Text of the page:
In the event of a suspected overdose—such as if the pen is accidentally injected or more than the recommended dose is used—immediately seek medical attention. Overdose symptoms may include rapid breathing, severe headache, irregular heartbeat, and extreme nervousness. Remember, an allergy pen is a temporary solution. For long-term allergy management, consider options like allergy immunotherapy.

What Are the Side Effects of an Allergy Pen?

While an allergy pen is a life-saving tool for severe allergic reactions, it's not without potential side effects. Most commonly, users may experience rapid heart rate, feelings of anxiety, restlessness, dizziness, and/or shaky hands.

Immediate side effects can include increased heart rate, anxiousness, and a feeling of being “shaky.” Prolonged use may lead to more severe side effects such as irregular heartbeat, increased blood pressure, or even heart attack. It’s essential to inform your healthcare provider immediately if you experience any of these.

Moreover, the injection site may exhibit redness, swelling, or bruising. These are generally mild and temporary but should still be monitored. Remember, an allergy pen is a temporary measure and should not replace long-term allergy management strategies, such as allergy immunotherapy.

Lastly, it's worth noting that some individuals may have an allergic reaction to the epinephrine itself, although this is rare. If you suspect you're having an allergic reaction to the medication, seek medical attention immediately. For a definitive allergy diagnosis, you may consider undergoing a skin allergy test.

How Should an Allergy Pen Be Stored and Disposed Of?

Correct storage and disposal of an allergy pen are crucial to its effectiveness and safety. For storage, keep it at room temperature, away from light and extreme temperatures. Never store it in a refrigerator or a car's glove box.


The allergy pen should be stored in its original protective tube until it's needed. Avoid exposing it to direct sunlight, as this could degrade the epinephrine. Extreme heat or cold can also damage the device, so it should be kept at room temperature - not in a refrigerator or a car's glove box. Moreover, check the expiration date regularly and replace it when necessary.


Disposing of an allergy pen should be done responsibly. After use, the pen should be placed in a safe container and taken to a local pharmacy or hospital for proper disposal. Do not attempt to reuse the pen or dispose of it in regular household trash.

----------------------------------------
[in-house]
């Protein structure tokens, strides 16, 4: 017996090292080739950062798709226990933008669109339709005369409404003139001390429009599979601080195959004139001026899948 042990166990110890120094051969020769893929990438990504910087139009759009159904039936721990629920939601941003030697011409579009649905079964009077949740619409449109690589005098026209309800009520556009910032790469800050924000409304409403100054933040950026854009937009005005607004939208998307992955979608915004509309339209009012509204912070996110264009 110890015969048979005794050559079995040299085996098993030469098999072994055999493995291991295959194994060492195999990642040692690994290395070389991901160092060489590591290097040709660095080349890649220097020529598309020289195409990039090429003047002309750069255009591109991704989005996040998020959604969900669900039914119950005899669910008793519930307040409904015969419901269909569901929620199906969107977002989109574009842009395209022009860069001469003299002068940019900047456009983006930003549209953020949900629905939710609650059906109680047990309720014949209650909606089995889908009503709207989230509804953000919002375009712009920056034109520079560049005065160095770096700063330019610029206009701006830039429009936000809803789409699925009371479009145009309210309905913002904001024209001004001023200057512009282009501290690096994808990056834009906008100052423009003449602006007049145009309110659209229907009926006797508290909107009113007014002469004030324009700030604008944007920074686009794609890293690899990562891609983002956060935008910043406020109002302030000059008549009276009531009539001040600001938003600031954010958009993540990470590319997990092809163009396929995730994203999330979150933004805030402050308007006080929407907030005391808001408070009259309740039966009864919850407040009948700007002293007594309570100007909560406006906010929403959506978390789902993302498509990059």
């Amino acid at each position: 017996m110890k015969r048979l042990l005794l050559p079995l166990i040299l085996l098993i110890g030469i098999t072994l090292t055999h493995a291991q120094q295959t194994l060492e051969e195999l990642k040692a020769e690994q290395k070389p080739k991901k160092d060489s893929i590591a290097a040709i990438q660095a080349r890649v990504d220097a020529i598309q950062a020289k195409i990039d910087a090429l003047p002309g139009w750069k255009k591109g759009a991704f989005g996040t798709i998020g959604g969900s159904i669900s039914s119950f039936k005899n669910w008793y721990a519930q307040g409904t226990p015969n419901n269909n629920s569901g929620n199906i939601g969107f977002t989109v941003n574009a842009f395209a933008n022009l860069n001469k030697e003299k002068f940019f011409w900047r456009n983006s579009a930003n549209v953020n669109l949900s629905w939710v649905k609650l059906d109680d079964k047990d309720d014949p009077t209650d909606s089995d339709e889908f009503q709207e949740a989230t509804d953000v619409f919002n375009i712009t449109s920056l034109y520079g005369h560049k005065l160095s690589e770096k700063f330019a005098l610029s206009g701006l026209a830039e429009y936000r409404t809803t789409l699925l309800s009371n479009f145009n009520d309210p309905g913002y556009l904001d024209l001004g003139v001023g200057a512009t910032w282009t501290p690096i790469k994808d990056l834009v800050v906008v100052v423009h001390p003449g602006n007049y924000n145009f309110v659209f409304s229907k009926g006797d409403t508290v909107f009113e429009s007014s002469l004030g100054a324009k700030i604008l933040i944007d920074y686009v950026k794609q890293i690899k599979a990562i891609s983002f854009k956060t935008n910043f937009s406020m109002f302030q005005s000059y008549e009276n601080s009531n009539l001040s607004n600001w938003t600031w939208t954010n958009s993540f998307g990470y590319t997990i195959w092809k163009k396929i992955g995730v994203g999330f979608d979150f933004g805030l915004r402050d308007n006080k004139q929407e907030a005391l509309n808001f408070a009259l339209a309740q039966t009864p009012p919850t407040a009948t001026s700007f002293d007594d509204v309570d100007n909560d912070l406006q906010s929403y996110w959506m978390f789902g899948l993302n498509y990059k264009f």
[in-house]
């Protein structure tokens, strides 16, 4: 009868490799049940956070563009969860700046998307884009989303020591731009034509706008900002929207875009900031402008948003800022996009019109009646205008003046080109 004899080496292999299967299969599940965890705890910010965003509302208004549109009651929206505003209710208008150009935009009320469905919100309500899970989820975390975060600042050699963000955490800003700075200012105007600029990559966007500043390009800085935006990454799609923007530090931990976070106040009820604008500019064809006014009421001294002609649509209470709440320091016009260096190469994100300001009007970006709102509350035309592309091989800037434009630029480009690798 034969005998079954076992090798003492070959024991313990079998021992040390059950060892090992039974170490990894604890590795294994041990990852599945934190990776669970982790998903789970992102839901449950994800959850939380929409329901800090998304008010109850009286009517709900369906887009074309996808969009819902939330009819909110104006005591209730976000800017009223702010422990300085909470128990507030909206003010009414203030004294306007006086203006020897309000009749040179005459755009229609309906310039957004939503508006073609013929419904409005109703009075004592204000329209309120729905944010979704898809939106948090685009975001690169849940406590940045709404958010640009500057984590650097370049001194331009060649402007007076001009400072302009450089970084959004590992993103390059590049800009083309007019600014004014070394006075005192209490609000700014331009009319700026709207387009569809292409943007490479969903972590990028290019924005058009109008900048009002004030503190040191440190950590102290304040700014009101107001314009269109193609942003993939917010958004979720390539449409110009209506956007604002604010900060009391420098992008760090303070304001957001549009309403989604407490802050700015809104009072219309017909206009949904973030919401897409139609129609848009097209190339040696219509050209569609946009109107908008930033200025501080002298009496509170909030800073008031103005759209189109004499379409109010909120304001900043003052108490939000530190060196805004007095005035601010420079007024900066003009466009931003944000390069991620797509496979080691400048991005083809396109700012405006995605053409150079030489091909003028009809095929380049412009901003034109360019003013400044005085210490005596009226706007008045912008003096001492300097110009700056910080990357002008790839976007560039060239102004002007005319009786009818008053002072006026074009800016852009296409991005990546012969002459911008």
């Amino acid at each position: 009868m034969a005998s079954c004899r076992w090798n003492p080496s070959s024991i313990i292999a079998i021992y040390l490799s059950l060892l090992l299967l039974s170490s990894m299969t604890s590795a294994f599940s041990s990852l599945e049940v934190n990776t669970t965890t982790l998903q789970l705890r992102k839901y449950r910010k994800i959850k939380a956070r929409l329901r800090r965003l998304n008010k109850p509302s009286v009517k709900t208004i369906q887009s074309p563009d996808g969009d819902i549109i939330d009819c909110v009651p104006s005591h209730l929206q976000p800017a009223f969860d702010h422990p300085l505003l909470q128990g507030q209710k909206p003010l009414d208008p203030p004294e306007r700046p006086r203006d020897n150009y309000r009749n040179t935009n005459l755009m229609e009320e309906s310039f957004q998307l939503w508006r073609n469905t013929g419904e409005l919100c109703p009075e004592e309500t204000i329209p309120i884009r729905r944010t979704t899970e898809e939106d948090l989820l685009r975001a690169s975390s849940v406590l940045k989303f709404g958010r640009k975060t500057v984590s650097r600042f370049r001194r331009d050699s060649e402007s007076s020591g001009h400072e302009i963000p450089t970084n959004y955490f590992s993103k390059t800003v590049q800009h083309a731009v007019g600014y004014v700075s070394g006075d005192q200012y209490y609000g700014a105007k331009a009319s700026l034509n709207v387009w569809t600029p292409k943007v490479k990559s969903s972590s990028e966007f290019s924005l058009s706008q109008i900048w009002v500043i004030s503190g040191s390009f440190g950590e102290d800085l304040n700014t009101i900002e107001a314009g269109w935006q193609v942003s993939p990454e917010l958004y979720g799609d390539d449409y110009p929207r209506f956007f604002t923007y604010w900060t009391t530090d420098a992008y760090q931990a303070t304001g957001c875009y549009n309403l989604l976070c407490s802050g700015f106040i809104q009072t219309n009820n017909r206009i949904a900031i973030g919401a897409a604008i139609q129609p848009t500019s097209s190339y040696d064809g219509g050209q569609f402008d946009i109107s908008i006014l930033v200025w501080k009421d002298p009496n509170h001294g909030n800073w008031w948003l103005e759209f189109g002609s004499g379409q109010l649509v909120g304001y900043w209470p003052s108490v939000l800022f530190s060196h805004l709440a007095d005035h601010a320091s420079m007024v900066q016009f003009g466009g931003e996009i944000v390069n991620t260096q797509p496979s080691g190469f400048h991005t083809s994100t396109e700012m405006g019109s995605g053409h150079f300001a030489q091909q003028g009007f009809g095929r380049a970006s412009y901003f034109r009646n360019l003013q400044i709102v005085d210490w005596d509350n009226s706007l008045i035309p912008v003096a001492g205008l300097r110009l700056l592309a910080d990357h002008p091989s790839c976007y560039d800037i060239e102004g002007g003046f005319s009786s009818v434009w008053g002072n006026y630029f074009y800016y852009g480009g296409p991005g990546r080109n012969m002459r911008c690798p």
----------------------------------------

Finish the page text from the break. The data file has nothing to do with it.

Remember, an allergy pen is a crucial part of managing severe allergic reactions, but it's not a permanent solution. For long-term relief from pollen allergies, consider strategies such as allergy immunotherapy. This treatment can help reduce your sensitivity to allergens and decrease your reliance on emergency medications like the allergy pen.

Live Allergy-Free with Wyndly

If you want long-term relief from your allergies, Wyndly can help. Our doctors will help you identify your allergy triggers and create a personalized treatment plan to get you the lifelong relief you deserve. Start by taking our quick online allergy assessment today!

Frequently Asked Questions

Can I buy an EpiPen over the counter?

No, you cannot buy an EpiPen over the counter. EpiPens are prescribed medications used to treat severe allergic reactions, known as anaphylaxis. You must have a prescription from a healthcare provider to obtain an EpiPen. It's crucial to properly use it under medical guidance.

What is the alternative to the EpiPen?

Alternative options to the EpiPen include the Auvi-Q, which provides vocal instructions and is compact in size, and the generic version of Adrenaclick, which is more affordable. Both are auto-injectors with epinephrine, the same life-saving medication found in EpiPens. Always consult a healthcare provider for options.

What are the side effects of an EpiPen?

Side effects of an EpiPen include palpitations, rapid heartbeat, sweating, nausea and vomiting, respiratory difficulty, and pale skin. More severe reactions can involve chest pain, dizziness, headache, and weakness. In rare cases, an EpiPen can cause a serious allergic reaction known as anaphylaxis.

How do you know if you're allergic to penicillin?

To determine if you're allergic to penicillin, a doctor will typically perform a skin test. This involves pricking the skin and applying a small amount of penicillin. If you're allergic, you'll develop a skin reaction. In some cases, additional tests may be required for a definitive diagnosis.

How long do EpiPen symptoms last?

The effects of an EpiPen, which delivers a dose of epinephrine to counteract a severe allergic reaction, typically last for about 15 to 20 minutes. It's crucial to seek medical attention immediately after using an EpiPen, as symptoms may return once the medication wears off.

Is an EpiPen just Benadryl?

No, an EpiPen is not just Benadryl. An EpiPen is an auto-injector that contains epinephrine, a medication that can reverse severe allergic reactions. It works by opening airways and constricting blood vessels. Benadryl, on the other hand, is an antihistamine used to relieve mild allergy symptoms.